The Arab Spring has become an Islamist Winter.
Tunisia’s weekend vote, the brutal killing of a brutal dictator in Libya, Egypt’s upcoming legislative elections, and Barack Obama’s announcement of a U.S. troop withdrawal from Iraq are among the current events sparking observers to rethink future events. Might the oppressors we knew prove preferable in some cases to the oppressors we don’t quite know yet?
Tunisia held the first free elections in its history this weekend. The victors appear to be the Ennahda, or Renaissance, party, an Islamist movement which had opposed, sometimes violently, the fallen regime. “Allahu Akbar!” chanted hundreds of supporters gathered outside the headquarters of Ennahda, which some Tunisians regard as “God’s party.” But the party leader (in the temporal world, at least) Rachid Ghannouchi insists that there is no conflict between representative government and a party that represents Allah. “We have declared that we accept democracy without any restrictions and we accept the decision of the people whether they come with us or against us,” he explained in the wake of his political victory. “We accept the notion of citizenship as the basis of rights, so all citizens are equal whether they are Islamist or not Islamist.”
Next door in Libya, the Qaddafi-like torture, summary execution, and corpse humiliation of Muammar Qaddafi suggest that Libya’s “liberators” may have been more interested in replacing their oppressor than deposing him. “Islam is the Religion of the State and the principal source of legislation is Islamic Jurisprudence (Sharia),” the proposed new constitution decrees. Conversely, it also asserts, “The State shall guarantee for non-Moslems the freedom of practicing religious rights and shall guarantee respect for their systems of personal status.” As with Tunisia, Libya’s new rulers offer rhetorical ambiguity. But Mustafa Abdul-Jalil, the chairman of Libya’s National Transitional Council, has already lifted the old ban on polygamy and intends to impose a new ban on loan interest. Abdul-Jalil reasons, “Interest creates disease and hatred among people.”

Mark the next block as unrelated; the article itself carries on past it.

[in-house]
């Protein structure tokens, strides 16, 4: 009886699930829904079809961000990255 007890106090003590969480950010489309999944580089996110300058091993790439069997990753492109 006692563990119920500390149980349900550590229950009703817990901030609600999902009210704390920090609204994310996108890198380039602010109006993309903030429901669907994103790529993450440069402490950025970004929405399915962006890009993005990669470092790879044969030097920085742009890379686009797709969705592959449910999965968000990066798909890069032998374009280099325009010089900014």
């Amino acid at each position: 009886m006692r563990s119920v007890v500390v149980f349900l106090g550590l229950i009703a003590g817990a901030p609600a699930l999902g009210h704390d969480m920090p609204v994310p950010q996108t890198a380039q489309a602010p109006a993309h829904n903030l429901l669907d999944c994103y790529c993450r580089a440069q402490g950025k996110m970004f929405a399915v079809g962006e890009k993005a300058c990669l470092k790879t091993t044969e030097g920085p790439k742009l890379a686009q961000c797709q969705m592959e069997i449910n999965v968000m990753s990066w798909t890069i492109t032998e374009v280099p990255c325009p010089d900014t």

To the east in Egypt, the Muslim Brotherhood’s Freedom and Justice party campaigns for the 27 November parliamentary elections under the slogan: “Islam Is the Solution.” They’re not saying what the problem is. Judging by the exodus of 100,000 Coptic Christians in the last six months, and September’s invasion of Israel’s embassy in Cairo by an Islamic mob, the presence of anyone who isn’t a fundamentalist Muslim may be the unnamed problem they seek to solve.
Though Iraq’s liberation from a tyrant came eight springs before the Arab Spring, uncertainty abounds there as well. The announced December pullout of U.S. troops from Iraq will unleash unexpected consequences. Iraq, which some Westerners saw as the model for Middle Eastern democracy, may be so in ways unimagined. Already, the persecution of Christians, continuous terrorist attacks, state support for Bashar al-Assad’s regime in Syria, and strengthening ties with Iran show a nation at odds with the one envisioned prior to the U.S. invasion. That surprises will follow the withdrawal should not be much of a surprise.
Older observers with long memories will recall that Westerners giddy over Arab Spring revolutions also expressed naive hope when today’s overthrown were yesterday’s overthrowers. When Muammar Qaddafi first seized power, for instance, The Nation magazine greeted him as a liberator. Is the possibility of worse replacing bad that difficult to grasp? In France in 1789, in Russia in 1917, and in Iran in 1979, oppressive regimes fell to forces that ultimately proved more oppressive. The history of 2011 won’t be written in 2011, so “Whither the Arab Spring?” is still an open question—just not one as open in the fall as it was in the spring.
The reality of Middle Eastern democracy doesn’t resemble the dreams of its Western cheerleaders. This is as much a reflection of our hubris as it is of their backwardness. Uprooting centuries of Islamic Civilization would be as difficult as instilling centuries of Western Civilization. Change is often glacial; rarely seismic. And the change we want for them isn’t necessarily the change they desire for themselves.
Multicultural delusions, which often turn out to be parochial imaginings of the universality of Western institutions, set up the shock over the Islamist direction of the Arab Spring. So, too, did democratic delusions. Democracy can look like a quaint town meeting in Vermont. It can look like the bloodthirsty mob in Sirte. Westerners wrapped up in the word’s connotations lose track of its meaning. The political freedom of the ballot can be used to vote away religious, economic, and social freedoms. This is what democracy looks like—at least in Tunisia, Libya, and Egypt.
Democracy can give power to the people. It is more important to establish what the people can’t take away from the person. These restraints seem utterly lacking in the emerging regimes. More so than political freedom, the Middle East requires political limits.
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